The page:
Tuesday 29 November 2022

Final Poem for an Estranged Friend
                            for S.

by Andrea Potos

My last dream had me chasing you 
along some narrow stone path rising and twisting 
on a Greek island mountainside
while I screamed at you to finally believe
I had not wronged you. Still,
you kept your righteous gait.  

I awoke exhausted from all
my efforts, recent and past,
decided I must rest.
I remembered, in the dream,
in the darkness beside me lay the Mediterranean 
sea of my ancestors, lapis and deep
and dazzling by daylight—
water that knew my innocence.  

* * * * *

"Final Poem for an Estranged Friend" is from Andrea Potos's collection Marrow of Summer (Kelsay Books)

Andrea Potos is the author of several poetry collections, most recently Her Joy Becomes (Fernwood Press), Marrow of Summer (Kelsay Books), Mothershell (Kelsay Books), A Stone to Carry Home (Salmon Poetry, Ireland) and Yaya's Cloth (Iris Press).  Her poems can be found widely in print and online. She lives in Madison, Wisconsin.

Monday 28 November 2022


Still Here

by Marjorie Moorhead

In the morning,
fallen, frozen
apple tree leaves
multicolored, and framed
with frosted edge,
have followed the last
dried apples off their branch,
down to the wood of our deck.
They’ll be blown away
by November winds;
colorful fluttering signs
of a lifecycle stage.

How wonderful
to have witnessed
so many.

* * * * *

"Still Here" was previously published 11/12/2020 in Poems for World AIDS Day 2020, HIV Here &Now

Marjorie Moorhead writes from the VT/NH border, surrounded by mountains in a river valley, with four season change. Her work addresses environment, survival, noticing the “every day”, and how we treat each other. Marjorie’s poems can be found in many anthologies, websites, and her two chapbooks Survival: Trees, Tides, Song (FLP 2019) and Survival Part 2: Trees, Birds, Ocean, Bees (Duck Lake Books 2020). 

Sunday 27 November 2022


by Ajanta Paul

No point in eking out a poem
which has completed its journey,
for those extra lines
will merely prolong its length
not its life.

A complete poem
remains forever unfinished,
beginning new symphonies
in a variety of keys,
and forging epiphanies
through dissonant discoveries.

* * * * *

Dr Ajanta Paul is an academic from Kolkata, India who writes poetry, short stories and literary criticism. A Pushcart nominee, Ajanta has lately been lucky with literary journals such as Verse-Virtual, Lothlorien Poetry Journal, Shot Glass Journal and Offcourse. Her latest publications are The Elixir Maker and Other Stories (2019) and American Poetry: Colonial to Contemporary (2021).

Saturday 26 November 2022


by Tina Klimas

I live—unobtrusive,
of the earth—with my
purpose, with my cubs.
I sleep in snow
for what you think
is a long enchanted winter.
amass outside my den
in what appear to you
to be soft, peaceful drifts.
I and this wilderness serve
to inspire your holidays
and your fairy lore.
I allow you to nurture
your infants with plush
replicas of my own.
But dare to jab at me.
Rob me of my dignity
and steal my purpose.
Replace my truth
with your falsehoods.
Wake me up—
and the snow will become
a killing avalanche.
I could bury you, if I choose,
and my roar will be mighty.
Your mountains of steel
will echo with it.
The avalanche will melt
and the deluge
will come for you.
And then,
you will have to face me.

* * * * *

Tina Klimas's poems can be found in THEMA Literary Journal, Bear River Review, The Sow’s Ear Poetry Review, Backchannels, Autumn Sky Poetry Daily, Willows Wept Review, and Glassworks Magazine. Her short fiction has also been published in several journals. She enjoys her writing life in Redford, MI where she lives with her husband and their dog.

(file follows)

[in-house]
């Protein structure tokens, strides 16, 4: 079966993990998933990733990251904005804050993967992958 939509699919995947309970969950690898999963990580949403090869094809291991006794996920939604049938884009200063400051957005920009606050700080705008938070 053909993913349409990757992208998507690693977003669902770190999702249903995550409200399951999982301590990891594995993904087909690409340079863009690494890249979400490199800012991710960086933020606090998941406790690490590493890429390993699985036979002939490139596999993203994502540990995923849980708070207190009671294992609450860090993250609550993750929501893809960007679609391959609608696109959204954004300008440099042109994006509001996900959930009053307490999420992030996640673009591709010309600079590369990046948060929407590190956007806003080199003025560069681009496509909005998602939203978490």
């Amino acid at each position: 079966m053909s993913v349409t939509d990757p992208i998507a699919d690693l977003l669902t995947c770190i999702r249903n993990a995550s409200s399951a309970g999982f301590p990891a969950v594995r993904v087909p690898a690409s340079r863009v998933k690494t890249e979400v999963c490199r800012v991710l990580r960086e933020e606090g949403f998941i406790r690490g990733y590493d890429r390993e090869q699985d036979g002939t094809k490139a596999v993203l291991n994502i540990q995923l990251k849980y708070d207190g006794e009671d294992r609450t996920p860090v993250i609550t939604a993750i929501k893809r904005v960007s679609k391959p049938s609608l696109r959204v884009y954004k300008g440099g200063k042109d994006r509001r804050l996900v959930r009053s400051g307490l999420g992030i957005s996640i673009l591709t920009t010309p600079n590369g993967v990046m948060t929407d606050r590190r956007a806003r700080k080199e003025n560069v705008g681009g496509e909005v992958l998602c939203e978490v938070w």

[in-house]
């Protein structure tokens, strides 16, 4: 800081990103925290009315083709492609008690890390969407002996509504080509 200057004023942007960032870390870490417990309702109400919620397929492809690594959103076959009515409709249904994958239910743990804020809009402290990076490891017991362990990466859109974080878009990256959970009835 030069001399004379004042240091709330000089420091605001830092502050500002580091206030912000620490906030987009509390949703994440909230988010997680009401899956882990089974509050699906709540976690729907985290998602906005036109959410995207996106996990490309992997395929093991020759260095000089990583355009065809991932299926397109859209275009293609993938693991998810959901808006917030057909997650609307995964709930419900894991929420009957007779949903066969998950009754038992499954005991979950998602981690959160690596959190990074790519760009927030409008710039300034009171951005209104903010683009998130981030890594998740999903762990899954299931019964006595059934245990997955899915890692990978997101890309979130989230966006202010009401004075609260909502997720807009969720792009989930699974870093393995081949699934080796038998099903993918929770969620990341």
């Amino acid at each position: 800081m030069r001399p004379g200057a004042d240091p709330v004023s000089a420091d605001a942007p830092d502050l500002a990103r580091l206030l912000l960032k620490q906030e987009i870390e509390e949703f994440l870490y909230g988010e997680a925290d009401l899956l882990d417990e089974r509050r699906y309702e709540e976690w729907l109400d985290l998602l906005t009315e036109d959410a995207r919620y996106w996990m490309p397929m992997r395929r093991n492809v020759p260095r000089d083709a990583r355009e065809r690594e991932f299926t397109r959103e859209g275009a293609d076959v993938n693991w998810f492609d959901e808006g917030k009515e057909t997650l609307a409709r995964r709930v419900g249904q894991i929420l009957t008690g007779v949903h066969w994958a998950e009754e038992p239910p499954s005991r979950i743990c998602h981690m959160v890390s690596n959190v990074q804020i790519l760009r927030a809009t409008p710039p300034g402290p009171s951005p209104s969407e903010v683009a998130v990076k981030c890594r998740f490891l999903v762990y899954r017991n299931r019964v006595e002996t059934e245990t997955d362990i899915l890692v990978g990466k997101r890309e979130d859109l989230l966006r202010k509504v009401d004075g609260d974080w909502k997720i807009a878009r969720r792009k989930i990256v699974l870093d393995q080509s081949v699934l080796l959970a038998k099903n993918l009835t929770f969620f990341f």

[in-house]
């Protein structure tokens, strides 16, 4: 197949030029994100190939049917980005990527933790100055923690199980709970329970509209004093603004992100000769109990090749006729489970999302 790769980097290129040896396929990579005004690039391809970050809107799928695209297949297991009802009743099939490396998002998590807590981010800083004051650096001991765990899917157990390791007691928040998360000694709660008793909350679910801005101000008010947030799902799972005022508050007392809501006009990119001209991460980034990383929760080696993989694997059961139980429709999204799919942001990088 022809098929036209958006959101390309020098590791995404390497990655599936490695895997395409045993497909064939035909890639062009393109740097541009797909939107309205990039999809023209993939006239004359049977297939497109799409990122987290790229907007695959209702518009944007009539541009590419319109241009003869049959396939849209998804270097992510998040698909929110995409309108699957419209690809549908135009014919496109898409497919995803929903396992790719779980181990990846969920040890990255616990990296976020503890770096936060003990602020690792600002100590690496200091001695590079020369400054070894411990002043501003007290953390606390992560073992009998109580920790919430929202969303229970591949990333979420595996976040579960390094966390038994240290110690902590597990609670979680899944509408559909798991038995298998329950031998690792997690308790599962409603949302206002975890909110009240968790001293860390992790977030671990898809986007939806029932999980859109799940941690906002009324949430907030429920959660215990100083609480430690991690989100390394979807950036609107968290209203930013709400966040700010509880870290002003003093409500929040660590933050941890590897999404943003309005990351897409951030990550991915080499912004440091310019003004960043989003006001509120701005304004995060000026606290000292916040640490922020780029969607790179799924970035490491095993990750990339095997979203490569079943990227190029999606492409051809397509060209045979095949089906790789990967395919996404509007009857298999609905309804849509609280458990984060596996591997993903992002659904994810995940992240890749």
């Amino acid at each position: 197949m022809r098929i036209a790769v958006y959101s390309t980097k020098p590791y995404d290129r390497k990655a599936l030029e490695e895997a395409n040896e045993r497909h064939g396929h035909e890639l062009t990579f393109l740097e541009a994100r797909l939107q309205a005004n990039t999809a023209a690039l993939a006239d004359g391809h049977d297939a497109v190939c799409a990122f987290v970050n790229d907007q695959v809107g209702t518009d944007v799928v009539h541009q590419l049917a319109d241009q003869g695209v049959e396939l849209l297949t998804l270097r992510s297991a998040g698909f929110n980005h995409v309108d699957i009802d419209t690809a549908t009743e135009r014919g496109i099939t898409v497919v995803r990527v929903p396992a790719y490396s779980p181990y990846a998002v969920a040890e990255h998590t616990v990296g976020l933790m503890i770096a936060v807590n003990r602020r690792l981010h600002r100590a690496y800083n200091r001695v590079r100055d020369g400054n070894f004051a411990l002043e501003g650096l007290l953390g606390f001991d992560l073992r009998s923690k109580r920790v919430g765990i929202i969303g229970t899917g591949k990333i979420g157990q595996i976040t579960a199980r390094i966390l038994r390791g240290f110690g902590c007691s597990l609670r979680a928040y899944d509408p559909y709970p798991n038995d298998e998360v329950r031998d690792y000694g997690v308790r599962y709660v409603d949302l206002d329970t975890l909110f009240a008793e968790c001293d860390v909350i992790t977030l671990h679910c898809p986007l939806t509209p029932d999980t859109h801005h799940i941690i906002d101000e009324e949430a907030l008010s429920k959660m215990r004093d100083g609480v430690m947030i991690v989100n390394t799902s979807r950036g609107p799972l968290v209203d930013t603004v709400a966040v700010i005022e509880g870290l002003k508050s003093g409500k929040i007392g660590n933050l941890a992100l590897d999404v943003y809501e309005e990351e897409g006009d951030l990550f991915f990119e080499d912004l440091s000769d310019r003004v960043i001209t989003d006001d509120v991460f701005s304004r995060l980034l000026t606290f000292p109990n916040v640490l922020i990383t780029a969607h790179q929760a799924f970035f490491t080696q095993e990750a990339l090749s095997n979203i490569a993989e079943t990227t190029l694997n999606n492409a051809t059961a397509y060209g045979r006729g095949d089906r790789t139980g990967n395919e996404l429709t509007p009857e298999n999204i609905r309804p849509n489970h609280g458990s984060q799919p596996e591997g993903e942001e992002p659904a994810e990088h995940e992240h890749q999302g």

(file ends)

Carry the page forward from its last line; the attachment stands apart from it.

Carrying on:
Friday 25 November 2022


by Tina Klimas

The queen’s reflection
has vanished.
She fears that she
is dead.  But it is worse
even than that.
A ghastly mask floats
from the mirrored depths.
Its gaping pit of a mouth
issues a decree:

From hence forth
you will be invisible.

Time to allow the young
to be beautiful and breed, 
as flowers to bees.
As it should be.
So she does.
She robes herself
in what feels like a disguise.
Elderly. Witch. 
She removes herself
from the ripe work
of the garden. Finds a hut
in a cave to sequester herself.

Because she still believes
she has things to do—
outdated recipes to brew,
unwanted tales to scribe,
irrelevant books to read—
she requires an alarm clock
for her cave-hut.
The mask reappears
in the glass, twisted
into a comic cackle,
taunting her:

This clock. This one. So easy to use
even a grandma can figure it out!

Rage subsumes her
until she believes
she could rip a heart out
with her bare hands,
encase it in a bejeweled box.
Yet, how
to find a beating heart
in a snickering bodiless
ghoul? Who has seeped
into all places. Who
can persuade everyone
that everyone believes a thing
until everyone does.
She will make it flesh,
then tear it apart.

A huntsman awaits,
a youth who desires
to be emboldened.
But, he seizes her arsenal
for himself—her strength,
her experience.
She must surrender all of it.
Even her intellect.
Even her wisdom.
Rage spits her out, then
and leaves her—
a tired old woman
whose clock has ceased.

And that liar’s heart
will keep beating.

* * * * *

Tina Klimas's poems can be found in THEMA Literary Journal, Bear River Review, The Sow’s Ear Poetry Review, Backchannels, Autumn Sky Poetry Daily, Willows Wept Review, and Glassworks Magazine. Her short fiction has also been published in several journals. She enjoys her writing life in Redford, MI where she lives with her husband and their dog.  

Thursday 24 November 2022

Happy Thanksgiving to all. Thank you for being part of Writing In A Woman's Voice, as audience or contributor.